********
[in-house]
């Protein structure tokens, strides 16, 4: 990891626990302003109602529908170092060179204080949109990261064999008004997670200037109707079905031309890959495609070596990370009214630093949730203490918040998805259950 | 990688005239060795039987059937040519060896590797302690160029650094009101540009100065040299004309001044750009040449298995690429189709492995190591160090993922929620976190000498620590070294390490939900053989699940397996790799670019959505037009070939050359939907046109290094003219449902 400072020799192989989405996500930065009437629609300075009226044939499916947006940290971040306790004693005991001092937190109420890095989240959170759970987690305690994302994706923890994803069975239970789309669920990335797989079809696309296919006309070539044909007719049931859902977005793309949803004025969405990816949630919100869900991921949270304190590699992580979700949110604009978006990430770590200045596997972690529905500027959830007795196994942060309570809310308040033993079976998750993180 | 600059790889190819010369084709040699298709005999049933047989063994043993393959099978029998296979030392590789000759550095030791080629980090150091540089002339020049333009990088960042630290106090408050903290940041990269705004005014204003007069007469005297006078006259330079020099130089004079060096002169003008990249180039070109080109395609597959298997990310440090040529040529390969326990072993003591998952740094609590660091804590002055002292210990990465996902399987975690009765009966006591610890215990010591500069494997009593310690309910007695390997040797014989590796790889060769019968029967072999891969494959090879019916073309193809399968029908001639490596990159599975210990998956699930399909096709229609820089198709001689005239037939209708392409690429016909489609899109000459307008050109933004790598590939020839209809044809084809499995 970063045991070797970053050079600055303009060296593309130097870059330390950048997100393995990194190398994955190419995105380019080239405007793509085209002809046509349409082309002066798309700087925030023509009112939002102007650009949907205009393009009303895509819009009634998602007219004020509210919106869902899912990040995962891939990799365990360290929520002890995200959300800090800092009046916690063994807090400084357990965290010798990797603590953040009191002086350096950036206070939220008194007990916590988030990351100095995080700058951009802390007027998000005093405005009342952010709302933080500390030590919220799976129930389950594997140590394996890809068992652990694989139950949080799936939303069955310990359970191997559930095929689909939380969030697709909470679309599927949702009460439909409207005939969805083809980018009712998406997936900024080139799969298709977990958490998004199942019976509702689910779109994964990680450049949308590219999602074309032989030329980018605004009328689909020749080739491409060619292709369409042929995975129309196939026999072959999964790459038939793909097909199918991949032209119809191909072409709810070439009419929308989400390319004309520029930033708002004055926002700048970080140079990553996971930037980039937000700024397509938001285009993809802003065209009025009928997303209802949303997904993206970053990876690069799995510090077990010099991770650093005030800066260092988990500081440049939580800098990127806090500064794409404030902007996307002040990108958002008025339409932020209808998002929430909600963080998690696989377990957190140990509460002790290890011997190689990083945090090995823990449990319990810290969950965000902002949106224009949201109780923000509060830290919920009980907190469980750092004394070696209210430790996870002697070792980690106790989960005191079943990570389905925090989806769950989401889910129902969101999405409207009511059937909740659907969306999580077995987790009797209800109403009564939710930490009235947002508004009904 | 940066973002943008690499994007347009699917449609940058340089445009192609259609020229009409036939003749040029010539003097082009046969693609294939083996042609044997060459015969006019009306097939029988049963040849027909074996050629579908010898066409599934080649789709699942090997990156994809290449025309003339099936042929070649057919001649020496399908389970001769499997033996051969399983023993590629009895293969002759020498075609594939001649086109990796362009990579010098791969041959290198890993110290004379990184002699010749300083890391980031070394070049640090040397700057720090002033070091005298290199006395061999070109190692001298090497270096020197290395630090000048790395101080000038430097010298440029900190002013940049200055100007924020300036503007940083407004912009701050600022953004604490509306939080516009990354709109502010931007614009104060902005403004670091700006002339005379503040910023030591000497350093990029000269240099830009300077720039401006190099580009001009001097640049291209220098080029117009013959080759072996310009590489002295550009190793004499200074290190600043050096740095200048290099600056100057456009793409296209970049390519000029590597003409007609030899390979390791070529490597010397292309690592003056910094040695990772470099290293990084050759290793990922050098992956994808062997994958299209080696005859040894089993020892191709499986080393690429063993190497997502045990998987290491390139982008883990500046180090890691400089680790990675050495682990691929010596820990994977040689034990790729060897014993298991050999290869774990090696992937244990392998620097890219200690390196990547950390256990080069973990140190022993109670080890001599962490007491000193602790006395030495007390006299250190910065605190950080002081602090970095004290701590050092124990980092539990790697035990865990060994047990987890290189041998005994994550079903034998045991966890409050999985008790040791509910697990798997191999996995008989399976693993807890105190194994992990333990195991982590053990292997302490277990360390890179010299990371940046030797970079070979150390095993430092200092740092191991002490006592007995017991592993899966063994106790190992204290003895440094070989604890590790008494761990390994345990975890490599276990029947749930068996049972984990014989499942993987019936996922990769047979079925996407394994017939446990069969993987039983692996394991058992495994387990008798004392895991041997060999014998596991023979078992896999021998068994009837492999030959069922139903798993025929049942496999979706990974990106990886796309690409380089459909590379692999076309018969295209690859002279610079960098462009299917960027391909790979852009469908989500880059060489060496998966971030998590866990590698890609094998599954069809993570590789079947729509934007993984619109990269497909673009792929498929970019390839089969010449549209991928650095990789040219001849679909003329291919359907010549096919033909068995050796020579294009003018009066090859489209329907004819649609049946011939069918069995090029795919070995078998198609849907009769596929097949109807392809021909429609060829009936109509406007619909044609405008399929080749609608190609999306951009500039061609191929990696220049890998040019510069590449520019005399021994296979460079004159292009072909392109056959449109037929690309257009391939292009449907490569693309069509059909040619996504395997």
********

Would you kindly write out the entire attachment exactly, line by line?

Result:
[in-house]
């Protein structure tokens, strides 16, 4: 990891626990302003109602529908170092060179204080949109990261064999008004997670200037109707079905031309890959495609070596990370009214630093949730203490918040998805259950 | 990688005239060795039987059937040519060896590797302690160029650094009101540009100065040299004309001044750009040449298995690429189709492995190591160090993922929620976190000498620590070294390490939900053989699940397996790799670019959505037009070939050359939907046109290094003219449902 400072020799192989989405996500930065009437629609300075009226044939499916947006940290971040306790004693005991001092937190109420890095989240959170759970987690305690994302994706923890994803069975239970789309669920990335797989079809696309296919006309070539044909007719049931859902977005793309949803004025969405990816949630919100869900991921949270304190590699992580979700949110604009978006990430770590200045596997972690529905500027959830007795196994942060309570809310308040033993079976998750993180 | 600059790889190819010369084709040699298709005999049933047989063994043993393959099978029998296979030392590789000759550095030791080629980090150091540089002339020049333009990088960042630290106090408050903290940041990269705004005014204003007069007469005297006078006259330079020099130089004079060096002169003008990249180039070109080109395609597959298997990310440090040529040529390969326990072993003591998952740094609590660091804590002055002292210990990465996902399987975690009765009966006591610890215990010591500069494997009593310690309910007695390997040797014989590796790889060769019968029967072999891969494959090879019916073309193809399968029908001639490596990159599975210990998956699930399909096709229609820089198709001689005239037939209708392409690429016909489609899109000459307008050109933004790598590939020839209809044809084809499995 970063045991070797970053050079600055303009060296593309130097870059330390950048997100393995990194190398994955190419995105380019080239405007793509085209002809046509349409082309002066798309700087925030023509009112939002102007650009949907205009393009009303895509819009009634998602007219004020509210919106869902899912990040995962891939990799365990360290929520002890995200959300800090800092009046916690063994807090400084357990965290010798990797603590953040009191002086350096950036206070939220008194007990916590988030990351100095995080700058951009802390007027998000005093405005009342952010709302933080500390030590919220799976129930389950594997140590394996890809068992652990694989139950949080799936939303069955310990359970191997559930095929689909939380969030697709909470679309599927949702009460439909409207005939969805083809980018009712998406997936900024080139799969298709977990958490998004199942019976509702689910779109994964990680450049949308590219999602074309032989030329980018605004009328689909020749080739491409060619292709369409042929995975129309196939026999072959999964790459038939793909097909199918991949032209119809191909072409709810070439009419929308989400390319004309520029930033708002004055926002700048970080140079990553996971930037980039937000700024397509938001285009993809802003065209009025009928997303209802949303997904993206970053990876690069799995510090077990010099991770650093005030800066260092988990500081440049939580800098990127806090500064794409404030902007996307002040990108958002008025339409932020209808998002929430909600963080998690696989377990957190140990509460002790290890011997190689990083945090090995823990449990319990810290969950965000902002949106224009949201109780923000509060830290919920009980907190469980750092004394070696209210430790996870002697070792980690106790989960005191079943990570389905925090989806769950989401889910129902969101999405409207009511059937909740659907969306999580077995987790009797209800109403009564939710930490009235947002508004009904 | 940066973002943008690499994007347009699917449609940058340089445009192609259609020229009409036939003749040029010539003097082009046969693609294939083996042609044997060459015969006019009306097939029988049963040849027909074996050629579908010898066409599934080649789709699942090997990156994809290449025309003339099936042929070649057919001649020496399908389970001769499997033996051969399983023993590629009895293969002759020498075609594939001649086109990796362009990579010098791969041959290198890993110290004379990184002699010749300083890391980031070394070049640090040397700057720090002033070091005298290199006395061999070109190692001298090497270096020197290395630090000048790395101080000038430097010298440029900190002013940049200055100007924020300036503007940083407004912009701050600022953004604490509306939080516009990354709109502010931007614009104060902005403004670091700006002339005379503040910023030591000497350093990029000269240099830009300077720039401006190099580009001009001097640049291209220098080029117009013959080759072996310009590489002295550009190793004499200074290190600043050096740095200048290099600056100057456009793409296209970049390519000029590597003409007609030899390979390791070529490597010397292309690592003056910094040695990772470099290293990084050759290793990922050098992956994808062997994958299209080696005859040894089993020892191709499986080393690429063993190497997502045990998987290491390139982008883990500046180090890691400089680790990675050495682990691929010596820990994977040689034990790729060897014993298991050999290869774990090696992937244990392998620097890219200690390196990547950390256990080069973990140190022993109670080890001599962490007491000193602790006395030495007390006299250190910065605190950080002081602090970095004290701590050092124990980092539990790697035990865990060994047990987890290189041998005994994550079903034998045991966890409050999985008790040791509910697990798997191999996995008989399976693993807890105190194994992990333990195991982590053990292997302490277990360390890179010299990371940046030797970079070979150390095993430092200092740092191991002490006592007995017991592993899966063994106790190992204290003895440094070989604890590790008494761990390994345990975890490599276990029947749930068996049972984990014989499942993987019936996922990769047979079925996407394994017939446990069969993987039983692996394991058992495994387990008798004392895991041997060999014998596991023979078992896999021998068994009837492999030959069922139903798993025929049942496999979706990974990106990886796309690409380089459909590379692999076309018969295209690859002279610079960098462009299917960027391909790979852009469908989500880059060489060496998966971030998590866990590698890609094998599954069809993570590789079947729509934007993984619109990269497909673009792929498929970019390839089969010449549209991928650095990789040219001849679909003329291919359907010549096919033909068995050796020579294009003018009066090859489209329907004819649609049946011939069918069995090029795919070995078998198609849907009769596929097949109807392809021909429609060829009936109509406007619909044609405008399929080749609608190609999306951009500039061609191929990696220049890998040019510069590449520019005399021994296979460079004159292009072909392109056959449109037929690309257009391939292009449907490569693309069509059909040619996504395997």